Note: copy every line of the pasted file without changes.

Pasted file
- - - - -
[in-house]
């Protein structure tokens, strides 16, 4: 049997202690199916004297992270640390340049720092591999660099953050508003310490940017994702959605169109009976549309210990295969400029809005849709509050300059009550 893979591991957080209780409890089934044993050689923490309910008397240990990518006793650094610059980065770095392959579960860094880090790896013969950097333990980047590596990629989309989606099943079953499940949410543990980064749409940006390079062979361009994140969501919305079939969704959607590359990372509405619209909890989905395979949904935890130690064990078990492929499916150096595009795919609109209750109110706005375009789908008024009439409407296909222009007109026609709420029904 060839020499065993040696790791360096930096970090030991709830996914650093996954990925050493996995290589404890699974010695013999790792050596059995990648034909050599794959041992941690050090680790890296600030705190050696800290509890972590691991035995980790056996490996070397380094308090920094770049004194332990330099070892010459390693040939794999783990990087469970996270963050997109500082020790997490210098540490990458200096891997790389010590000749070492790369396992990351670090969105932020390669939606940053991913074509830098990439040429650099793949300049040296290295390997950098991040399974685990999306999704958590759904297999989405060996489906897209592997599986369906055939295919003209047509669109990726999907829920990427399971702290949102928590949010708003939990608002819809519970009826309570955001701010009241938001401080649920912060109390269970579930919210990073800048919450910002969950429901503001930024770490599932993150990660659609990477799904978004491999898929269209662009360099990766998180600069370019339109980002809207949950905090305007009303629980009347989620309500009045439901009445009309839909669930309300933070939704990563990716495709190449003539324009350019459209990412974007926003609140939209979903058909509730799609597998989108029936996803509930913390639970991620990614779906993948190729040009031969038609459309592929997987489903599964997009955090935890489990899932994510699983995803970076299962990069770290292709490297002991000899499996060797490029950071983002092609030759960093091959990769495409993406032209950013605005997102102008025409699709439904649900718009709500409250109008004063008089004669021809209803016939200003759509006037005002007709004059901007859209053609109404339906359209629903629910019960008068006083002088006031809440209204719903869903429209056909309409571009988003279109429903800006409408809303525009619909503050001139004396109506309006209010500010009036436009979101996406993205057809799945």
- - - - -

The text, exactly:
[in-house]
């Protein structure tokens, strides 16, 4: 049997202690199916004297992270640390340049720092591999660099953050508003310490940017994702959605169109009976549309210990295969400029809005849709509050300059009550 893979591991957080209780409890089934044993050689923490309910008397240990990518006793650094610059980065770095392959579960860094880090790896013969950097333990980047590596990629989309989606099943079953499940949410543990980064749409940006390079062979361009994140969501919305079939969704959607590359990372509405619209909890989905395979949904935890130690064990078990492929499916150096595009795919609109209750109110706005375009789908008024009439409407296909222009007109026609709420029904 060839020499065993040696790791360096930096970090030991709830996914650093996954990925050493996995290589404890699974010695013999790792050596059995990648034909050599794959041992941690050090680790890296600030705190050696800290509890972590691991035995980790056996490996070397380094308090920094770049004194332990330099070892010459390693040939794999783990990087469970996270963050997109500082020790997490210098540490990458200096891997790389010590000749070492790369396992990351670090969105932020390669939606940053991913074509830098990439040429650099793949300049040296290295390997950098991040399974685990999306999704958590759904297999989405060996489906897209592997599986369906055939295919003209047509669109990726999907829920990427399971702290949102928590949010708003939990608002819809519970009826309570955001701010009241938001401080649920912060109390269970579930919210990073800048919450910002969950429901503001930024770490599932993150990660659609990477799904978004491999898929269209662009360099990766998180600069370019339109980002809207949950905090305007009303629980009347989620309500009045439901009445009309839909669930309300933070939704990563990716495709190449003539324009350019459209990412974007926003609140939209979903058909509730799609597998989108029936996803509930913390639970991620990614779906993948190729040009031969038609459309592929997987489903599964997009955090935890489990899932994510699983995803970076299962990069770290292709490297002991000899499996060797490029950071983002092609030759960093091959990769495409993406032209950013605005997102102008025409699709439904649900718009709500409250109008004063008089004669021809209803016939200003759509006037005002007709004059901007859209053609109404339906359209629903629910019960008068006083002088006031809440209204719903869903429209056909309409571009988003279109429903800006409408809303525009619909503050001139004396109506309006209010500010009036436009979101996406993205057809799945």